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Homework Help: Elastic Billiard Ball Collision

  1. Feb 27, 2013 #1
    1. The problem statement, all variables and given/known data
    A cue ball with speed U hits a stationary red ball of equal mass. The collision is elastic (ie no energy is converted into other forms). After the collision the cue ball is moving at an angle θ to its original path. Find the final speed of the cue ball.

    2. Relevant equations

    conservation of momentum: mu=mv1mv2

    conservation of energy: 1/2mu2 = 1/2mv12 + 1/2mv22

    3. The attempt at a solution

    As I understand it this should be a fairly standard problem but I have been struggling to find any help on the tinterweb hence my posting :-)

    I know that from the conservation of momentum that the velocities of the two balls after the collision will be equal to the velocity of the cue ball initially. I would then like to substitute u=v1+v2 into the conservation of energy to obtain (v1+v2)2 = v12+v22 which is only the case when v1 and v2 are zero. I was wondering if anyone could spot my mistake?

    thanks in advance
  2. jcsd
  3. Feb 27, 2013 #2
    The velocities are vectors, remember that. You can get rid of the velocity of the red ball using conservation momentum, plug that into the equation of conservation of energy. You get the angle dependence from the dot product between the two velocities.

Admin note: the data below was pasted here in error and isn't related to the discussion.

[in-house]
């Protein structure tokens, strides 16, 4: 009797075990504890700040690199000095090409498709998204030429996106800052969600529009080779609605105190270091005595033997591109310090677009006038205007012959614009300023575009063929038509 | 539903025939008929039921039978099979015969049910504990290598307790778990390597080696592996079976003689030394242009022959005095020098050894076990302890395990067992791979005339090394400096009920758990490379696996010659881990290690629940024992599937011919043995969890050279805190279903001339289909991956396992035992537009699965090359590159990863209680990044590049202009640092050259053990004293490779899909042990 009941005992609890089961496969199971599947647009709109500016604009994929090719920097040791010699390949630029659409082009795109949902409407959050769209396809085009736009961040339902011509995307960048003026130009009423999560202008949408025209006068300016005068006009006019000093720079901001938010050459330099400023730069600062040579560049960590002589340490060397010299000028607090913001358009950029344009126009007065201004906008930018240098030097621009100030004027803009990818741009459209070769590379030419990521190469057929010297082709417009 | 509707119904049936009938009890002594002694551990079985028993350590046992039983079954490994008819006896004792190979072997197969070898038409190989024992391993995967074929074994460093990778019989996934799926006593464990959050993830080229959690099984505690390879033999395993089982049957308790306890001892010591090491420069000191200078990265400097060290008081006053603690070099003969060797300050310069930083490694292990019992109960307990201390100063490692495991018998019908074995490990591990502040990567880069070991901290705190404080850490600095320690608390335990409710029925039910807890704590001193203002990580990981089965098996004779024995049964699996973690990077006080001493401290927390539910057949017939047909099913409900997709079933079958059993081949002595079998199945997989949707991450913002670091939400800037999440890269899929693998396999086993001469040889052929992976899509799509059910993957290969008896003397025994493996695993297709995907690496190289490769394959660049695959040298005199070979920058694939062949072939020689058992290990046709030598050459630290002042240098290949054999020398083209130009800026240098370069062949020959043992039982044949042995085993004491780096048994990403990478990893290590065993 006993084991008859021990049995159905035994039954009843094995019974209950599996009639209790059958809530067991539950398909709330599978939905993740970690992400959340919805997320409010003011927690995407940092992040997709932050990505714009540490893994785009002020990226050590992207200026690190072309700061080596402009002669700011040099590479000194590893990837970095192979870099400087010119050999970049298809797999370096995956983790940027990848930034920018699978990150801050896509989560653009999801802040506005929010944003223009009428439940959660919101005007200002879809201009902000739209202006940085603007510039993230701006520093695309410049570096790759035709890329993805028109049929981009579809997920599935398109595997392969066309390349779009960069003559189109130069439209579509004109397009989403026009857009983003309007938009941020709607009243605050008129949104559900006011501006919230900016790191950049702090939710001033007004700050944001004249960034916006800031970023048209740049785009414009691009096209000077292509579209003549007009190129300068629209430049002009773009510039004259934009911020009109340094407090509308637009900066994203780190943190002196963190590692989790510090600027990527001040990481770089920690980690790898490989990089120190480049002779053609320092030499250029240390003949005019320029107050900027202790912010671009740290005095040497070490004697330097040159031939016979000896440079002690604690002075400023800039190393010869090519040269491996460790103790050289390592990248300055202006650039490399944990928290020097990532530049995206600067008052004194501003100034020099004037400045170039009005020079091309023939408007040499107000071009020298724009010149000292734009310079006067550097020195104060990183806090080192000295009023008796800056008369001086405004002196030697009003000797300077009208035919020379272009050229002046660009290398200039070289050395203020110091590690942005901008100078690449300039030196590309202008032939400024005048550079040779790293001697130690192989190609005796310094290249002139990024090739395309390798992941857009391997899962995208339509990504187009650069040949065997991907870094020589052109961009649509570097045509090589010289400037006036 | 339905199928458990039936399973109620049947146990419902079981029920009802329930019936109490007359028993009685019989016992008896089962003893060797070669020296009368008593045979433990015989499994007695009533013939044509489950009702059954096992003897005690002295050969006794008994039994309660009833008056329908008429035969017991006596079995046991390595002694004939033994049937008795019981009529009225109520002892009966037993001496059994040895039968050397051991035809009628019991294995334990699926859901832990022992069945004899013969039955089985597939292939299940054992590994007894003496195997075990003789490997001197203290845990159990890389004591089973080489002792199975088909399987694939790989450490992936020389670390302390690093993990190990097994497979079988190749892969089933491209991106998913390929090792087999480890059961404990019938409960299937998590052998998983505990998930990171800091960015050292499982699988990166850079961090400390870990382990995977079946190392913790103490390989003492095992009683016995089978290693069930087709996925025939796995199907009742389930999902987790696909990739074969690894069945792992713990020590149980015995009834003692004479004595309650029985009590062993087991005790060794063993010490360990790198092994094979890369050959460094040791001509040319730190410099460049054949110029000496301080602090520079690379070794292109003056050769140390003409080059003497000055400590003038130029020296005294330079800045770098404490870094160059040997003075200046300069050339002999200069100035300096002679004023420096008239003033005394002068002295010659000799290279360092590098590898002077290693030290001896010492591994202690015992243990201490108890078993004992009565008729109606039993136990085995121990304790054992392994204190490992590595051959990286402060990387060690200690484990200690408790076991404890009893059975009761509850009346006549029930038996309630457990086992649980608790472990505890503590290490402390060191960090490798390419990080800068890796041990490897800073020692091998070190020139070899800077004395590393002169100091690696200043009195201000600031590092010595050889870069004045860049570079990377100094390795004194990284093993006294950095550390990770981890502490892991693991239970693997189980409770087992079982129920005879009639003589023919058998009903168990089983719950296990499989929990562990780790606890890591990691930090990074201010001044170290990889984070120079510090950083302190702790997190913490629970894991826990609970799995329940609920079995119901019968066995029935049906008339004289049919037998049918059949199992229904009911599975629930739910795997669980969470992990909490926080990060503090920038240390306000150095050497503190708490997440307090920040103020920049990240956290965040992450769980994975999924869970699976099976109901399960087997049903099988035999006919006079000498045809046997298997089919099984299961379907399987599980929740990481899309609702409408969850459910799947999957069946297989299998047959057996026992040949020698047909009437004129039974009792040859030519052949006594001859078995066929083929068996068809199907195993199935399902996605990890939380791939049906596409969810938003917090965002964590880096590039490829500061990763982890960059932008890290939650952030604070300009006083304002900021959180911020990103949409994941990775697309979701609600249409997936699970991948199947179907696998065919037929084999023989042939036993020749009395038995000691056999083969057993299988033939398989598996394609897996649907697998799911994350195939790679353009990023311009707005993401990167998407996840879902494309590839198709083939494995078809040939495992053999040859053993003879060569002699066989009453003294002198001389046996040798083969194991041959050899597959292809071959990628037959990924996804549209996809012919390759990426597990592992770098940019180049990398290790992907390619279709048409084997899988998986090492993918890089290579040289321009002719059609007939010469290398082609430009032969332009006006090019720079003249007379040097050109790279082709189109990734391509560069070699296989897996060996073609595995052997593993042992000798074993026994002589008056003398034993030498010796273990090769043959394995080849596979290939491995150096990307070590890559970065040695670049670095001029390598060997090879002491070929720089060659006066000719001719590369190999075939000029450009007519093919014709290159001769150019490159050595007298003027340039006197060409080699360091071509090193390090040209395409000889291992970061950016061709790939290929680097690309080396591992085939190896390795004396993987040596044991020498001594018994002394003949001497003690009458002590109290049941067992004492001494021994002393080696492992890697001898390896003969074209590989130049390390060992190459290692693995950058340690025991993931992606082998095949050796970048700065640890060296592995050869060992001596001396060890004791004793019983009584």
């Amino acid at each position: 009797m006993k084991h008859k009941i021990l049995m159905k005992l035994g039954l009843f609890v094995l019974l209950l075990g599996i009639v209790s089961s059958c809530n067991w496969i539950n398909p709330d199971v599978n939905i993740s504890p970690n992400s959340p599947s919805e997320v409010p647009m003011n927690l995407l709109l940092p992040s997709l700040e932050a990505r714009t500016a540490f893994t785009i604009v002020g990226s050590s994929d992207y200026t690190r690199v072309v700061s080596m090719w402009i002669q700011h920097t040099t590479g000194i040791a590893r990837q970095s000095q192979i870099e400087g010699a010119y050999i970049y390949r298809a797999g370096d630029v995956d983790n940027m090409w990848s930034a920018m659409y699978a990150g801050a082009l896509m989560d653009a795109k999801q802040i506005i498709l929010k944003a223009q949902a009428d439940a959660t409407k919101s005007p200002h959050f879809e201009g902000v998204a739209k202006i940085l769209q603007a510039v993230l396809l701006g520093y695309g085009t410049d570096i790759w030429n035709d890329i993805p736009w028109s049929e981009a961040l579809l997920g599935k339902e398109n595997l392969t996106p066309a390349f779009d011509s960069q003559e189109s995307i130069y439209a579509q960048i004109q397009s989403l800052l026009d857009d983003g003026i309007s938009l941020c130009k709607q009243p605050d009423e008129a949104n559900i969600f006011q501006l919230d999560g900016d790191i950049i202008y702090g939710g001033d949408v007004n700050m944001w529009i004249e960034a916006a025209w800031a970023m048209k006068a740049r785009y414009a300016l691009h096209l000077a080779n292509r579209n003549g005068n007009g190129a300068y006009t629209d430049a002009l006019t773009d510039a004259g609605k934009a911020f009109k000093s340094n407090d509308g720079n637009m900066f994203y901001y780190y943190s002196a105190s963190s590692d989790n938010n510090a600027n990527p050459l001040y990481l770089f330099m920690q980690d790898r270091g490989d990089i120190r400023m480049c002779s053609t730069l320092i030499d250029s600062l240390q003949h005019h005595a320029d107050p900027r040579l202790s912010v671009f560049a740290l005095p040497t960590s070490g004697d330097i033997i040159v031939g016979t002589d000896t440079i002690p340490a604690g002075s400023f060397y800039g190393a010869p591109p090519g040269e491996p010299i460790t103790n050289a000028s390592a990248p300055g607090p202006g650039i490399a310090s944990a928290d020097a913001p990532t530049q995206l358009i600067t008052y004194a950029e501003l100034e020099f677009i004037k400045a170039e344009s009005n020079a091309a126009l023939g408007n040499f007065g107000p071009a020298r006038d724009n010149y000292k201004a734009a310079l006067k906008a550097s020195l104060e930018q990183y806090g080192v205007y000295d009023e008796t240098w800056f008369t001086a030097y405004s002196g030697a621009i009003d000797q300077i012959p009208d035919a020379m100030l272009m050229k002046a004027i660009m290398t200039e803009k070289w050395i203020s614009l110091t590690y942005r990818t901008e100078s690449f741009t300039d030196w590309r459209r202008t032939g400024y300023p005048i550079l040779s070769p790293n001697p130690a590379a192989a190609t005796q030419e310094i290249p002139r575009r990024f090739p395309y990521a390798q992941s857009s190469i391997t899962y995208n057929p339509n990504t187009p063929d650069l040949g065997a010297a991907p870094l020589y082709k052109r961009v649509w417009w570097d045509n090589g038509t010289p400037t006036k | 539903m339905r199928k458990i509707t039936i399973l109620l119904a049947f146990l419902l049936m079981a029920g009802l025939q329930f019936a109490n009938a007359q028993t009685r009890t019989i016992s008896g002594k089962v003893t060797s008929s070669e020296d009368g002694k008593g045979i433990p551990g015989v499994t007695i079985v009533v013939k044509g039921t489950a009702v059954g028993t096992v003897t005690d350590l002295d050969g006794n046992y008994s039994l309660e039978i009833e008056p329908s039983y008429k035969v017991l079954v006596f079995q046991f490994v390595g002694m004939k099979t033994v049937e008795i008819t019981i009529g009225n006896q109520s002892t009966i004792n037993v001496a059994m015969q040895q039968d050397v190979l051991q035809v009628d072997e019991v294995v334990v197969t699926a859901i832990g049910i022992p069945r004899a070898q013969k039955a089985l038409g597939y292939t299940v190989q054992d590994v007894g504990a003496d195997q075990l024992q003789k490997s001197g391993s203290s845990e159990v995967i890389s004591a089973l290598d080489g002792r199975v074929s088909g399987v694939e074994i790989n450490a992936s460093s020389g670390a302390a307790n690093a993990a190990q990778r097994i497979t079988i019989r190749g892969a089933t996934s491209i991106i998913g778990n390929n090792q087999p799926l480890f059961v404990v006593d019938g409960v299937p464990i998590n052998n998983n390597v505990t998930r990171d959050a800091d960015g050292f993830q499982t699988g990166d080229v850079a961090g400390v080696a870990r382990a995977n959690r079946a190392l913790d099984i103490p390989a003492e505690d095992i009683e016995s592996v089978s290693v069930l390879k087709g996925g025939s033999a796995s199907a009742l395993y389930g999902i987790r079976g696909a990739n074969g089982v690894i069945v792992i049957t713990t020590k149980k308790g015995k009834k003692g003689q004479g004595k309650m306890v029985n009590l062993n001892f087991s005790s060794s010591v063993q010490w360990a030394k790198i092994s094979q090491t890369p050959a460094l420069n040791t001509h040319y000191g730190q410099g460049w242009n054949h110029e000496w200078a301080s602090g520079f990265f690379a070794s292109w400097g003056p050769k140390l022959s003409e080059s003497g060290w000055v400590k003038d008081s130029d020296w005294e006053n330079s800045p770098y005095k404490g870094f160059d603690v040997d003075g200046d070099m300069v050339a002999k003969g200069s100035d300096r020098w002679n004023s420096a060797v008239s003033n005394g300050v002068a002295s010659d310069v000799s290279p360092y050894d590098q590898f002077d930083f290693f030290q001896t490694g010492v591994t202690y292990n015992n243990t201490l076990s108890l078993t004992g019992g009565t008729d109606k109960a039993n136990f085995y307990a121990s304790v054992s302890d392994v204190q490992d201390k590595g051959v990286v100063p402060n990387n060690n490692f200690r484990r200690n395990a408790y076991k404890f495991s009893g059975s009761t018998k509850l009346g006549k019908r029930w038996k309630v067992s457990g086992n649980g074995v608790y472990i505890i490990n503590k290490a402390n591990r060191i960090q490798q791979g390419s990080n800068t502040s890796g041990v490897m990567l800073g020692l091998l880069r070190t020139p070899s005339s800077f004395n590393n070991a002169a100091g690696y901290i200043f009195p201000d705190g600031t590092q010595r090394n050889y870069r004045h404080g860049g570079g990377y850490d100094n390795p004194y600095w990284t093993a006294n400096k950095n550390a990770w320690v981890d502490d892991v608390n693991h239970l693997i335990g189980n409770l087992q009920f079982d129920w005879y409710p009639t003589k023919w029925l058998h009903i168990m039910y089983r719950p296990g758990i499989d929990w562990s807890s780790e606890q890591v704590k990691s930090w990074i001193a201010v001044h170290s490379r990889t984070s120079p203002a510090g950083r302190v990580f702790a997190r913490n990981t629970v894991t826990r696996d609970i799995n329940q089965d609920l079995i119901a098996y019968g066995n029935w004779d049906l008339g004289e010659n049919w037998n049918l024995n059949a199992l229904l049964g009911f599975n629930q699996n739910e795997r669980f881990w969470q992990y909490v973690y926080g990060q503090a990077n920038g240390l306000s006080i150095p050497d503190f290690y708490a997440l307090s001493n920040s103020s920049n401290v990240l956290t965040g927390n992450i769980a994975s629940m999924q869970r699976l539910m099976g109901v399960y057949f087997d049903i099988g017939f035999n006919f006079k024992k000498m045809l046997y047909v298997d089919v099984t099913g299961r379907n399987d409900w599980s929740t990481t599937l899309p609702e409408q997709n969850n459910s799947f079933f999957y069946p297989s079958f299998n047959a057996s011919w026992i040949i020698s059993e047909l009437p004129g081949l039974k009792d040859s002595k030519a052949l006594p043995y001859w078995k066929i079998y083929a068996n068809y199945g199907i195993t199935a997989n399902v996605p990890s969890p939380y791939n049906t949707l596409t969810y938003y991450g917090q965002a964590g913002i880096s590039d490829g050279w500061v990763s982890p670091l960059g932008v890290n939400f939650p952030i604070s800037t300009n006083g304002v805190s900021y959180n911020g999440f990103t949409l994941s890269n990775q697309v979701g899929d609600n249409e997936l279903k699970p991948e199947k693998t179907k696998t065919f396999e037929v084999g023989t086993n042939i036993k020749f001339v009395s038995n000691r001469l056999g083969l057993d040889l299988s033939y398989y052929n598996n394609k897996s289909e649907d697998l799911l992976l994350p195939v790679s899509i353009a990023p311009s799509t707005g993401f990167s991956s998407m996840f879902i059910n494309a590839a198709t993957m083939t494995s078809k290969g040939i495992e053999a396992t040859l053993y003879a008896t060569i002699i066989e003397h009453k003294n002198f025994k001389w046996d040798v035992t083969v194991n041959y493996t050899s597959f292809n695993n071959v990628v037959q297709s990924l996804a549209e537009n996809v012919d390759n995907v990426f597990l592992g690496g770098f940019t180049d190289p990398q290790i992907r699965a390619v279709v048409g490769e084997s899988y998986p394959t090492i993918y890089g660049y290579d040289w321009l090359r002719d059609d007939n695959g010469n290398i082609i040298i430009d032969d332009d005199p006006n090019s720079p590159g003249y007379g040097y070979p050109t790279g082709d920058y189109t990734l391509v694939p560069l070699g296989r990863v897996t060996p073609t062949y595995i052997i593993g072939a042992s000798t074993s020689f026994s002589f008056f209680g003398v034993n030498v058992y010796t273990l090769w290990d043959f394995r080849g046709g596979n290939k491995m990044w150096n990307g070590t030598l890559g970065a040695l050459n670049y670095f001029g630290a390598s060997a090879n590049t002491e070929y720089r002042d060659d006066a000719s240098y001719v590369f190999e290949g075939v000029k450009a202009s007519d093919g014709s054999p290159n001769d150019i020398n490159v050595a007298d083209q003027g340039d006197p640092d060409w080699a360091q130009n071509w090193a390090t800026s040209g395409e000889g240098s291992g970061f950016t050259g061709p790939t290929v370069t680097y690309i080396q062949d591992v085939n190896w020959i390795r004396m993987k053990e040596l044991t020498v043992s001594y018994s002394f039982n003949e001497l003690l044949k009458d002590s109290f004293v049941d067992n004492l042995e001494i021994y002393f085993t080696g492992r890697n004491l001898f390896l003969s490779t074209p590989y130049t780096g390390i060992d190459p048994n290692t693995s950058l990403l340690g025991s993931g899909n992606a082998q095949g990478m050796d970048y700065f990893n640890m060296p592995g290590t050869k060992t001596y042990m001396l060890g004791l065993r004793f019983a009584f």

4. Feb 27, 2013 #3
    When I do that I obviously find that v2=u-v1 and when I sub this into the conservation of energy equation it still comes out as either v1=u or v1=0, and I am assuming that this can't be the case as it states in the question that the ball continues to move after the collision at an angle θ :s
    Last edited: Feb 27, 2013
  5. Feb 27, 2013 #4

    Ray Vickson

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    Such problems are almost always easier to solve if you first go into the CM (center-of-mass) system, then transform back to the lab system to finally finish the calculation. In the CM system, the total momentum = 0 before (and after) the collision, so if the masses of the balls are equal, their speeds are equal in the CM system before and after the collision. If energy is conserved in the lab system it is also conserved in the CM system, and vice-versa.
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